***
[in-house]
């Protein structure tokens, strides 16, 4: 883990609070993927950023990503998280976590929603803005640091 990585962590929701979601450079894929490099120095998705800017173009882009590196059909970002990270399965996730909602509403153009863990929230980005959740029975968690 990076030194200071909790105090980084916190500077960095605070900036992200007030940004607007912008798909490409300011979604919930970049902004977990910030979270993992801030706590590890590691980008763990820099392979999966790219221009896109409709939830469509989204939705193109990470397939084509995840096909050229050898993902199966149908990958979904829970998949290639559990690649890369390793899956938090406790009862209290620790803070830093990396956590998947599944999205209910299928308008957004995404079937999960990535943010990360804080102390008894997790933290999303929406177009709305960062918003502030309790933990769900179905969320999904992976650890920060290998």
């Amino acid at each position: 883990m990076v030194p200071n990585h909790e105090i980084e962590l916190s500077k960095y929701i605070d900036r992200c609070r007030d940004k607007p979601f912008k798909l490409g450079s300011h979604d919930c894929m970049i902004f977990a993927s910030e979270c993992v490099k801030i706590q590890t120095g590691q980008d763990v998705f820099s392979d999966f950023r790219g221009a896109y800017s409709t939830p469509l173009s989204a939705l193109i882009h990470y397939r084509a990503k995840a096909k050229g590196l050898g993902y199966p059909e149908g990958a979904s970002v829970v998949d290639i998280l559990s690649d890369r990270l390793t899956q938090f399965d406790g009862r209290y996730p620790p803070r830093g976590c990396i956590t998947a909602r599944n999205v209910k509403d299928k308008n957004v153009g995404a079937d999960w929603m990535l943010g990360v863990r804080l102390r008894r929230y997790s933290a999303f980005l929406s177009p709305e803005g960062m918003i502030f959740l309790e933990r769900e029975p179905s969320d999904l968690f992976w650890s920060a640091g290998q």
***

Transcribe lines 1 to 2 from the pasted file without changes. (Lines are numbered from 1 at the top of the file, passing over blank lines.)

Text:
[in-house]
């Protein structure tokens, strides 16, 4: 883990609070993927950023990503998280976590929603803005640091 990585962590929701979601450079894929490099120095998705800017173009882009590196059909970002990270399965996730909602509403153009863990929230980005959740029975968690 990076030194200071909790105090980084916190500077960095605070900036992200007030940004607007912008798909490409300011979604919930970049902004977990910030979270993992801030706590590890590691980008763990820099392979999966790219221009896109409709939830469509989204939705193109990470397939084509995840096909050229050898993902199966149908990958979904829970998949290639559990690649890369390793899956938090406790009862209290620790803070830093990396956590998947599944999205209910299928308008957004995404079937999960990535943010990360804080102390008894997790933290999303929406177009709305960062918003502030309790933990769900179905969320999904992976650890920060290998």